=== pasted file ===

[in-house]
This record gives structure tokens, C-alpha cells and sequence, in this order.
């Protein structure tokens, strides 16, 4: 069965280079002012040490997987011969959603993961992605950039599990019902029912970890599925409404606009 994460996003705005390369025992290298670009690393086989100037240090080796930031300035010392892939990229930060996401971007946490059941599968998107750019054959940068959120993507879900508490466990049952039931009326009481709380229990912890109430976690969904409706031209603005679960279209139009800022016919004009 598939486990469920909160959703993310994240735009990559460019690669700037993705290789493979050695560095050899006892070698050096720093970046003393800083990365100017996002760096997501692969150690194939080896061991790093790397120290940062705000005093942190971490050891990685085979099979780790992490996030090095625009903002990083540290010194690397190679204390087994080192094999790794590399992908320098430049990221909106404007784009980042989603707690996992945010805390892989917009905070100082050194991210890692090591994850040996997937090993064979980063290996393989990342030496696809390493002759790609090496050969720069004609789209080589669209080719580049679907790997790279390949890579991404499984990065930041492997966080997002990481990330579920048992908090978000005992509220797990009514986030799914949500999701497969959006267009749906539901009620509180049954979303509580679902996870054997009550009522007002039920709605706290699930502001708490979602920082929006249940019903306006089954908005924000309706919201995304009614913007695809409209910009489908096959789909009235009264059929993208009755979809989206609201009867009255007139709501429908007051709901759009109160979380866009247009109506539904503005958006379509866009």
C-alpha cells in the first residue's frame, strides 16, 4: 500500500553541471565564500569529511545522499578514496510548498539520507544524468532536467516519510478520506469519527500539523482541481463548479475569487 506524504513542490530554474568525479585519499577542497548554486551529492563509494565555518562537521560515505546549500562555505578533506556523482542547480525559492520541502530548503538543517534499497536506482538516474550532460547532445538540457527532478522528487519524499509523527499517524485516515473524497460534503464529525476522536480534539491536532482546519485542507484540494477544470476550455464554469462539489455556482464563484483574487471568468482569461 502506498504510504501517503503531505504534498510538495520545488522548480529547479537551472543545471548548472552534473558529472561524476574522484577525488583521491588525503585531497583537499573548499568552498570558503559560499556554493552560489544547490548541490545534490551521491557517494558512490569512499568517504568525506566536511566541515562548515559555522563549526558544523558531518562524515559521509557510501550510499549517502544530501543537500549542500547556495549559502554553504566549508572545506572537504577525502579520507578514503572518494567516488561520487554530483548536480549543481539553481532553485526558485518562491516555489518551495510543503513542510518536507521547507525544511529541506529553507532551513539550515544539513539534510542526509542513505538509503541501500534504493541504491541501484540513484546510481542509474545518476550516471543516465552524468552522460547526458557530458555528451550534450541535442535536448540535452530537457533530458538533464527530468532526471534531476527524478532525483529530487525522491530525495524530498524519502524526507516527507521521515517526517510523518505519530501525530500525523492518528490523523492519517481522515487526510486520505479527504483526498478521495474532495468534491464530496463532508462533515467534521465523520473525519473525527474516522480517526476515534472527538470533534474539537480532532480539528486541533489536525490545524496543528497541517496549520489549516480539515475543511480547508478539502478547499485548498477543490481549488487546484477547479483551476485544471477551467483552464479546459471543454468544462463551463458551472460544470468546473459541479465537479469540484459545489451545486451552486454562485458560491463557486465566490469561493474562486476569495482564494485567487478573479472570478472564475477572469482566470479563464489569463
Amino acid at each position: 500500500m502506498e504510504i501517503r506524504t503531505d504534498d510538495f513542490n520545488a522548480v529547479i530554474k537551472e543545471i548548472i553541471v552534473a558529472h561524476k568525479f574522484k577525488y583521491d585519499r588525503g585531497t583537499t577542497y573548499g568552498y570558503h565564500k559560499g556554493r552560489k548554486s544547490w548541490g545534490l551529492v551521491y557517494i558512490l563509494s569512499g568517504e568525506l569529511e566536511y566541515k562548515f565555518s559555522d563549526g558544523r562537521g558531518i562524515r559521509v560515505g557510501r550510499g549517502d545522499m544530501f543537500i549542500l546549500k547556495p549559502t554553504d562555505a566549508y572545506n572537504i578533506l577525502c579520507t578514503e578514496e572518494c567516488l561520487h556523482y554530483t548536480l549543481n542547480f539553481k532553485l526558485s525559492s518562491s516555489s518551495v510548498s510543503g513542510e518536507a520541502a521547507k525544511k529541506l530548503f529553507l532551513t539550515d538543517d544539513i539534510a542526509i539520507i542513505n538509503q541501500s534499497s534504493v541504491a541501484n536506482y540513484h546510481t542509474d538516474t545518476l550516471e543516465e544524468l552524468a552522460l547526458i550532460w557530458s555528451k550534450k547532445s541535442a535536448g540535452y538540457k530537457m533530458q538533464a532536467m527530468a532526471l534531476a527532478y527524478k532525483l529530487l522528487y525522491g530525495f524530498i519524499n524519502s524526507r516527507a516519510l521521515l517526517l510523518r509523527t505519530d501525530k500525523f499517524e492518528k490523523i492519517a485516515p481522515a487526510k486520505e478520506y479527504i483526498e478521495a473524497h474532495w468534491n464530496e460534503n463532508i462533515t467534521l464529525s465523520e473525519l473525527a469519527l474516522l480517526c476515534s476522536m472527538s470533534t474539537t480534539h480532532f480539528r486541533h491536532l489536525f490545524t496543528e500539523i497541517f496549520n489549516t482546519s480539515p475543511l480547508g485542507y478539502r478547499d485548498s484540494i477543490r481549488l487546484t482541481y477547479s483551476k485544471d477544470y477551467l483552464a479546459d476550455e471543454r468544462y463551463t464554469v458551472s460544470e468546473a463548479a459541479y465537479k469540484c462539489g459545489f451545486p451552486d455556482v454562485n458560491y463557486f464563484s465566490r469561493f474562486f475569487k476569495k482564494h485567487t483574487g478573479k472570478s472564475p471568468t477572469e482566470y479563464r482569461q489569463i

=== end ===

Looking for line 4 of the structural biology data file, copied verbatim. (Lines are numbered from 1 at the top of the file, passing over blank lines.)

C-alpha cells in the first residue's frame, strides 16, 4: 500500500553541471565564500569529511545522499578514496510548498539520507544524468532536467516519510478520506469519527500539523482541481463548479475569487 506524504513542490530554474568525479585519499577542497548554486551529492563509494565555518562537521560515505546549500562555505578533506556523482542547480525559492520541502530548503538543517534499497536506482538516474550532460547532445538540457527532478522528487519524499509523527499517524485516515473524497460534503464529525476522536480534539491536532482546519485542507484540494477544470476550455464554469462539489455556482464563484483574487471568468482569461 502506498504510504501517503503531505504534498510538495520545488522548480529547479537551472543545471548548472552534473558529472561524476574522484577525488583521491588525503585531497583537499573548499568552498570558503559560499556554493552560489544547490548541490545534490551521491557517494558512490569512499568517504568525506566536511566541515562548515559555522563549526558544523558531518562524515559521509557510501550510499549517502544530501543537500549542500547556495549559502554553504566549508572545506572537504577525502579520507578514503572518494567516488561520487554530483548536480549543481539553481532553485526558485518562491516555489518551495510543503513542510518536507521547507525544511529541506529553507532551513539550515544539513539534510542526509542513505538509503541501500534504493541504491541501484540513484546510481542509474545518476550516471543516465552524468552522460547526458557530458555528451550534450541535442535536448540535452530537457533530458538533464527530468532526471534531476527524478532525483529530487525522491530525495524530498524519502524526507516527507521521515517526517510523518505519530501525530500525523492518528490523523492519517481522515487526510486520505479527504483526498478521495474532495468534491464530496463532508462533515467534521465523520473525519473525527474516522480517526476515534472527538470533534474539537480532532480539528486541533489536525490545524496543528497541517496549520489549516480539515475543511480547508478539502478547499485548498477543490481549488487546484477547479483551476485544471477551467483552464479546459471543454468544462463551463458551472460544470468546473459541479465537479469540484459545489451545486451552486454562485458560491463557486465566490469561493474562486476569495482564494485567487478573479472570478472564475477572469482566470479563464489569463